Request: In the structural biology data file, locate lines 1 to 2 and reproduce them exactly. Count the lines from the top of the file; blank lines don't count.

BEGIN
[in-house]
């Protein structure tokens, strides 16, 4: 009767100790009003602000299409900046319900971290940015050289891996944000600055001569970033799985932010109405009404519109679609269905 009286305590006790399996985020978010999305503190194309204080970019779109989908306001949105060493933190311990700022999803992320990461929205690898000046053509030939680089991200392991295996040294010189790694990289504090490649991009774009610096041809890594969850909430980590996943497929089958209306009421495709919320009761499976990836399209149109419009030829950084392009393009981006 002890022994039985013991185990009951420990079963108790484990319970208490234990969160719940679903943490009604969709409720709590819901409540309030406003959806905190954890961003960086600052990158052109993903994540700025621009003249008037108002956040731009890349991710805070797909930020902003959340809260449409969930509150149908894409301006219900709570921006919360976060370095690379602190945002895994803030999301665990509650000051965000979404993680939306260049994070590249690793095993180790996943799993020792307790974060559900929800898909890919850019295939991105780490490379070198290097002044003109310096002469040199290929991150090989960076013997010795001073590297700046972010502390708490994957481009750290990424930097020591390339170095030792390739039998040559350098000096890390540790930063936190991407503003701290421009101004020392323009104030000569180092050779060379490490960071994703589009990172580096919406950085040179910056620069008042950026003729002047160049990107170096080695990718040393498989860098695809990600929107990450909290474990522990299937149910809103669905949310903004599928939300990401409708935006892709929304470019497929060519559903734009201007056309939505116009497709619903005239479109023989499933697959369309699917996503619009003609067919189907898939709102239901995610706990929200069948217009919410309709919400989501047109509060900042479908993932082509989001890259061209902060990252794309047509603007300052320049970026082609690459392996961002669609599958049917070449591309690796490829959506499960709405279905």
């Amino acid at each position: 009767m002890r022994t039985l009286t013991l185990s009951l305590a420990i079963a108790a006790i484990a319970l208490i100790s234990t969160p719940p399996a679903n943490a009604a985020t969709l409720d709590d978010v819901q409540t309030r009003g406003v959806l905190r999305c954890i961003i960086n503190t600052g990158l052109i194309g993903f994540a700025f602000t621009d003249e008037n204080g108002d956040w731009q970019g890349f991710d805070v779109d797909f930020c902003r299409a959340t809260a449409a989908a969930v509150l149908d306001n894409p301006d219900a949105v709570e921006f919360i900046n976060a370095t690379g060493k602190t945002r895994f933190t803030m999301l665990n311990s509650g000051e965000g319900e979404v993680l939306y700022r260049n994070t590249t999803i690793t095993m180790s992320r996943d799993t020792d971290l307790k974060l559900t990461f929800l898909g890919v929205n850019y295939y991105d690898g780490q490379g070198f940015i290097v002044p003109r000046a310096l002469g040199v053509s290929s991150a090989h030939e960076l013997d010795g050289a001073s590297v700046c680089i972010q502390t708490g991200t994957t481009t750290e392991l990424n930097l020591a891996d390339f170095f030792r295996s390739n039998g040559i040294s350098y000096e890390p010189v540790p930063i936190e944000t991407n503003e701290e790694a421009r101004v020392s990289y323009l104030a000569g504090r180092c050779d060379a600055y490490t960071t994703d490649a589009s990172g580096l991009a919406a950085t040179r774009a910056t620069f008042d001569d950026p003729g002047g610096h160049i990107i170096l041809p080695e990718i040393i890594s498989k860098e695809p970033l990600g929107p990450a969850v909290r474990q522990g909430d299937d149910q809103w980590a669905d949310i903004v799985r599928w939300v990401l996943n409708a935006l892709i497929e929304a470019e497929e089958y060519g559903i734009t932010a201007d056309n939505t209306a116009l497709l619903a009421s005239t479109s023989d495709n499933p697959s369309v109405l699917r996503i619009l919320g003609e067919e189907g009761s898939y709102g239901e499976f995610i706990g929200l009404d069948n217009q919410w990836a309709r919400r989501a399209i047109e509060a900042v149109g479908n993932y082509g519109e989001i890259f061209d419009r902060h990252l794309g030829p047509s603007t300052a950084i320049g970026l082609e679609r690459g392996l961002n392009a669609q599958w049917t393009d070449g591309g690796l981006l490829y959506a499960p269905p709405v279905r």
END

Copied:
[in-house]
């Protein structure tokens, strides 16, 4: 009767100790009003602000299409900046319900971290940015050289891996944000600055001569970033799985932010109405009404519109679609269905 009286305590006790399996985020978010999305503190194309204080970019779109989908306001949105060493933190311990700022999803992320990461929205690898000046053509030939680089991200392991295996040294010189790694990289504090490649991009774009610096041809890594969850909430980590996943497929089958209306009421495709919320009761499976990836399209149109419009030829950084392009393009981006 002890022994039985013991185990009951420990079963108790484990319970208490234990969160719940679903943490009604969709409720709590819901409540309030406003959806905190954890961003960086600052990158052109993903994540700025621009003249008037108002956040731009890349991710805070797909930020902003959340809260449409969930509150149908894409301006219900709570921006919360976060370095690379602190945002895994803030999301665990509650000051965000979404993680939306260049994070590249690793095993180790996943799993020792307790974060559900929800898909890919850019295939991105780490490379070198290097002044003109310096002469040199290929991150090989960076013997010795001073590297700046972010502390708490994957481009750290990424930097020591390339170095030792390739039998040559350098000096890390540790930063936190991407503003701290421009101004020392323009104030000569180092050779060379490490960071994703589009990172580096919406950085040179910056620069008042950026003729002047160049990107170096080695990718040393498989860098695809990600929107990450909290474990522990299937149910809103669905949310903004599928939300990401409708935006892709929304470019497929060519559903734009201007056309939505116009497709619903005239479109023989499933697959369309699917996503619009003609067919189907898939709102239901995610706990929200069948217009919410309709919400989501047109509060900042479908993932082509989001890259061209902060990252794309047509603007300052320049970026082609690459392996961002669609599958049917070449591309690796490829959506499960709405279905």